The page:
What are the registration fees?
Annual registration fees are charged for the previous year's activity, regardless of whether a site is permitted or not. Fee rates are: $475 per operator, $175 per active site and $375 per active site which conducts blasting operations. Operators will be billed on July 1 of each year.
What if the Act is violated?
The Department shall give written notice to the operator for any violation of the Act or regulations. If corrective measures are not commenced by the operator within 45 days, the EAD may proceed with bond forfeiture. Any person required by the Act to have a permit who engages in surface mining without a permit is guilty of a business offense and shall be fined not less than $50 nor more than $1,000 per day. The EAD, through the Attorney General’s Office, may close down at once any operator found to be surface mining without a permit or in violation of the Act.
Who administers the Act?
The staff of the Explosives and Aggregate Division makes routine inspections of all permitted sites and periodic inspections of non-permitted sites to check on-site conditions and the necessity for a permit. All field representatives have the authority to enter upon the land of an operator at all reasonable times for the purpose of inspection to determine compliance with the Act.
What Reclamation is required?
Reclamation means the reasonable rehabilitation of the affected land to useful purposes, while keeping to a minimum the impact on the surrounding areas. The permit must contain a reclamation plan that outlines the method to be used in restoring the land to a condition suitable for its future use. Common examples of uses for reclaimed land include pastures, forests, wildlife areas, and residential, recreational, and industrial sites. Grading and revegatation of areas to the required slopes must be completed within three years after the expiration of the active use of the land. The bond is held by the EAD until successful reclamation has been completed. In the event the operator fails to complete reclamation a violation may be issued and the bond can be seized and utilized by the EAD to complete reclamation.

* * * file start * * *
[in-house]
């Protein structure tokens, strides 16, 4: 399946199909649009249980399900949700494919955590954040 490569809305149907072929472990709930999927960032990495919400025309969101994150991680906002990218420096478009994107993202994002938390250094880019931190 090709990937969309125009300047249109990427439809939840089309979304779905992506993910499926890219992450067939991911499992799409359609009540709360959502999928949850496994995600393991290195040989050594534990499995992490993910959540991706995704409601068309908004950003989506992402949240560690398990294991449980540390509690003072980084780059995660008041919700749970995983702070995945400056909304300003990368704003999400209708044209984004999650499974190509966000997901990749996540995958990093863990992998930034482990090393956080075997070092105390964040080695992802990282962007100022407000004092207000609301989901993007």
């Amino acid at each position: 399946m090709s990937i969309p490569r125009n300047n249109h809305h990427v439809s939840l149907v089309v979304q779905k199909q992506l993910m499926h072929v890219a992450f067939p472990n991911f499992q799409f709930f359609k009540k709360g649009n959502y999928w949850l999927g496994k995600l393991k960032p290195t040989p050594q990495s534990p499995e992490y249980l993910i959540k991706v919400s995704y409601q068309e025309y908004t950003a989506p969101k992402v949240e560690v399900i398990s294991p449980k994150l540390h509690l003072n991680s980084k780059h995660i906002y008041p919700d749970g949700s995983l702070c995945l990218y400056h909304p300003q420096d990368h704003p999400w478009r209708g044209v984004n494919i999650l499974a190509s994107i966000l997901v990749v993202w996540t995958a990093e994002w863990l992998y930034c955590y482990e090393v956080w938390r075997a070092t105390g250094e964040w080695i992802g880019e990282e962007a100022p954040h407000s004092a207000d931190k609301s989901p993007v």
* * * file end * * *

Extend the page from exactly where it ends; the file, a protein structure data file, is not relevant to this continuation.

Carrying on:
What about blasting?
The Act was amended in June of 1995 authorizing the regulation of blasting. Blasting regulations went into effect on July 1, 1997. The regulations include; air blast and ground vibration standards, the training, examining and licensing of all persons responsible for blasting, restricting blasting to licensed blasters, maintenance of blasting records, ability to issue notices of violations and/or cessation orders and assess civil penalties for blasting non-compliance. (Please see the “Aggregate Blasting “ page.)
What are the laws for other agencies?
The issuance of a permit under the Act does not relieve the permittee from his/her duty to comply with other applicable state and local laws regulating the commencement, location and operation of surface mining facilities, with the exception of blasting. Blasting regulation is a sole function of the state and may not be pre-empted by local ordinance.